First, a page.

Some UK investment banks have not instituted reviews of their trading controls and IT systems in the aftermath of the SocGen banking scandal, according to the Financial Services Authority, the industry watchdog.

The FSA has spoken informally to some 50 of the largest trading banks in London since SocGen reported £3.6bn losses following a prolonged period of unauthorised trading by a Paris-based employee.

The FSA reported that of these banks, “Almost all had discussed internally the relevance of this case to their own business, and many had already put in place reviews to ensure they identify any gaps in trading controls and close them as soon as possible.”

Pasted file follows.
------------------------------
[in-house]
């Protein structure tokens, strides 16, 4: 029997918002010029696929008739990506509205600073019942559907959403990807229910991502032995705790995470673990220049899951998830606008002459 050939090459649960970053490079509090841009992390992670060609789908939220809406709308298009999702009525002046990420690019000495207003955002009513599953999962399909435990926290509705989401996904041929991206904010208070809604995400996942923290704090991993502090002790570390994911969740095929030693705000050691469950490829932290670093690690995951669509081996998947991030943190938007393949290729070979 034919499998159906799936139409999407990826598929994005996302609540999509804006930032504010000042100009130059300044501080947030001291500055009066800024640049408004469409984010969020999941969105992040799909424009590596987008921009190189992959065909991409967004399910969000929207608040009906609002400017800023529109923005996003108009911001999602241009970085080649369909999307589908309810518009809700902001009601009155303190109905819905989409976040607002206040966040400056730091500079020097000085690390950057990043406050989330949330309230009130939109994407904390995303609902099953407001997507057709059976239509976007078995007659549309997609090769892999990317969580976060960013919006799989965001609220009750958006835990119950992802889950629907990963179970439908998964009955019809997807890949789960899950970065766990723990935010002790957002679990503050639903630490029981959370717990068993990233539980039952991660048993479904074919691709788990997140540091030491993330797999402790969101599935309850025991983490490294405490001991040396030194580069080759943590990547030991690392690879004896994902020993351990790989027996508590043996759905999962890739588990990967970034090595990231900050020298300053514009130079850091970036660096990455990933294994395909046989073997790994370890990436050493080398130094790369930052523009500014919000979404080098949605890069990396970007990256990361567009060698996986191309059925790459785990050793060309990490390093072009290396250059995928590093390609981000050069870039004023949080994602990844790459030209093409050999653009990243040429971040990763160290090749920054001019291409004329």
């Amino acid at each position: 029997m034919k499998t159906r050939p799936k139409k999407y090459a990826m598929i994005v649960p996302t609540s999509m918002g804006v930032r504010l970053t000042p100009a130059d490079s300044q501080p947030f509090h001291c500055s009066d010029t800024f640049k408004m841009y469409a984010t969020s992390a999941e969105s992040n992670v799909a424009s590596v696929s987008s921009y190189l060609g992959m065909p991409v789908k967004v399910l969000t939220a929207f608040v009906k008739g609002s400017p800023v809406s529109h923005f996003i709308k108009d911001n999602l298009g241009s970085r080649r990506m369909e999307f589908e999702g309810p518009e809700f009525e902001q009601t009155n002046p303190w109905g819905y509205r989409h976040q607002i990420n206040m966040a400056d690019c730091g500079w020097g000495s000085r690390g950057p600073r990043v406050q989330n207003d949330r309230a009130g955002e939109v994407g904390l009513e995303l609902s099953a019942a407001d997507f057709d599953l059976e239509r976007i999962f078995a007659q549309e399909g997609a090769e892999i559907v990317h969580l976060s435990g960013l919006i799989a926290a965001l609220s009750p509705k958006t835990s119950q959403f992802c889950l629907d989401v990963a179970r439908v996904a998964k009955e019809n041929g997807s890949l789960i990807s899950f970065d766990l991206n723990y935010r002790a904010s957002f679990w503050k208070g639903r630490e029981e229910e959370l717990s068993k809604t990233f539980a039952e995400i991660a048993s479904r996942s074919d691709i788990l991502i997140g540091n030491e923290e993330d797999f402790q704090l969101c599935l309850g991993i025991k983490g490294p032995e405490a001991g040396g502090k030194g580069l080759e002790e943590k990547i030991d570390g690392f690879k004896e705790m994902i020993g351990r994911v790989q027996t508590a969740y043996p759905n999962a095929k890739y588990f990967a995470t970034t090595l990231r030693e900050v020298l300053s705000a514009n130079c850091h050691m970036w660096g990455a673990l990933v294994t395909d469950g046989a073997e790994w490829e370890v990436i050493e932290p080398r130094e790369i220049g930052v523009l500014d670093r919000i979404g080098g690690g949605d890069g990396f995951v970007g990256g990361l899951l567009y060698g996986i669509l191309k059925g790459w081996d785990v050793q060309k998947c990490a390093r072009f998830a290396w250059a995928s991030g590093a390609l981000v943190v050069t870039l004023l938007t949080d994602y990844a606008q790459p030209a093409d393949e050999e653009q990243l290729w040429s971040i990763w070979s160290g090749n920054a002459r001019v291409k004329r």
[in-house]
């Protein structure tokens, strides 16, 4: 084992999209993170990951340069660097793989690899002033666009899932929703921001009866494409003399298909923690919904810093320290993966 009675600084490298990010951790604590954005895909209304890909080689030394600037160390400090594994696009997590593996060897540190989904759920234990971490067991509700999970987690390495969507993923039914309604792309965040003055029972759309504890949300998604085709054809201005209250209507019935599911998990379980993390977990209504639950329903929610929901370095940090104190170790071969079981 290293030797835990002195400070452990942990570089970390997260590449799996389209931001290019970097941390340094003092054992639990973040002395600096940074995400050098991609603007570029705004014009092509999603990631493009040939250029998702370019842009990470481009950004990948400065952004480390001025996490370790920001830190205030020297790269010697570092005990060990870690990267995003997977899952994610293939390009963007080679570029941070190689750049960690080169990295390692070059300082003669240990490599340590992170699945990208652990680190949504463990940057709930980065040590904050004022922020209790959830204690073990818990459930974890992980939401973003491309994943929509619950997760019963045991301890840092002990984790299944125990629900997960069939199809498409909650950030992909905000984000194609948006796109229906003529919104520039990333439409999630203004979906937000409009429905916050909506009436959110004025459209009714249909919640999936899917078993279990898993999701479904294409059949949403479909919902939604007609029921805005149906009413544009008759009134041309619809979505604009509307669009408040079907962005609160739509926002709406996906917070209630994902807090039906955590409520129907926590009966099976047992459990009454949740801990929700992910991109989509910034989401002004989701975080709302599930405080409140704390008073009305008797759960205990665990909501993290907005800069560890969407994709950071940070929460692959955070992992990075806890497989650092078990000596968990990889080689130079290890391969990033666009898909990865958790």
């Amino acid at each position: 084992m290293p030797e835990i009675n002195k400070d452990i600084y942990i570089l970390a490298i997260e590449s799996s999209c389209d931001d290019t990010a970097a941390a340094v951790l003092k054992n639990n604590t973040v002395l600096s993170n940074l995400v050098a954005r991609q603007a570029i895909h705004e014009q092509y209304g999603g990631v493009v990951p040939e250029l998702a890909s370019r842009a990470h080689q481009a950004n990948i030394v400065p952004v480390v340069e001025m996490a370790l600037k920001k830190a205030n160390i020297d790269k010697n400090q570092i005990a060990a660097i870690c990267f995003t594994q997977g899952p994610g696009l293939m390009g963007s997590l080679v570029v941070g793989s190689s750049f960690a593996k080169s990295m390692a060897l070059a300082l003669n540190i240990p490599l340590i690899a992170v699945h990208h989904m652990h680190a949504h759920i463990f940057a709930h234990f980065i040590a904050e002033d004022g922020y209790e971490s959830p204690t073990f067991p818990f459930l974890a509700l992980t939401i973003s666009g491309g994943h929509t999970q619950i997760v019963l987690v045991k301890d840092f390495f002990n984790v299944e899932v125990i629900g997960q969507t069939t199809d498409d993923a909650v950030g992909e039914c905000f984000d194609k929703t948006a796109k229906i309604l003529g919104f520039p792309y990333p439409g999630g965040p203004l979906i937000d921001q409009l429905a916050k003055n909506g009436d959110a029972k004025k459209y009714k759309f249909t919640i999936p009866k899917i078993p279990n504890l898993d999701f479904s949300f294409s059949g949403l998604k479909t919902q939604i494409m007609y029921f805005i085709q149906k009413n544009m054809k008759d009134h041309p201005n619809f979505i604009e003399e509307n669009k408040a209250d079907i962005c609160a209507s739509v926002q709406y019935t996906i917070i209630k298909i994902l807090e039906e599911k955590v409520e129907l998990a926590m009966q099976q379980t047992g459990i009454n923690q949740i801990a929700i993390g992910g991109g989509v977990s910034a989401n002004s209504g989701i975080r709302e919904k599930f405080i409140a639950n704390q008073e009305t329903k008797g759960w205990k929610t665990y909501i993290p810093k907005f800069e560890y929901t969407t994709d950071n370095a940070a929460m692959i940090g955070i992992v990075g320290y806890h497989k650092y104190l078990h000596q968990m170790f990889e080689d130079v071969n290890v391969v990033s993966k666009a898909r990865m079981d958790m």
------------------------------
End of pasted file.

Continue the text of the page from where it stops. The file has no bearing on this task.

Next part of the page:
The statement, however, reveals that some banks told the FSA they had not yet discussed the implications of the world's biggest ever trading fraud for their own organisation.

In its Market Watch 25 report, the FSA said "We recognise that, in view of the criminal investigation in France, and of the ways in which the 'rogue trader' appears to have disguised his activities, there is likely to be more to learn in the future," said the report.

Sally Dewar, FSA MD of Wholesale and Institutional Markets, said: "We are encouraged that many firms in London with significant trading activities are working to satisfy themselves that their basic controls and governance surrounding trading, risk management and settlement are effective.

“But the risks remain, and we would urge firms to remain vigilant on unauthorised trading, especially in current market conditions."

The FSA advice highlights on systems and control, risk management, organisational culture, basic management information, the segregation of jobs and elementary IT security such as password controls.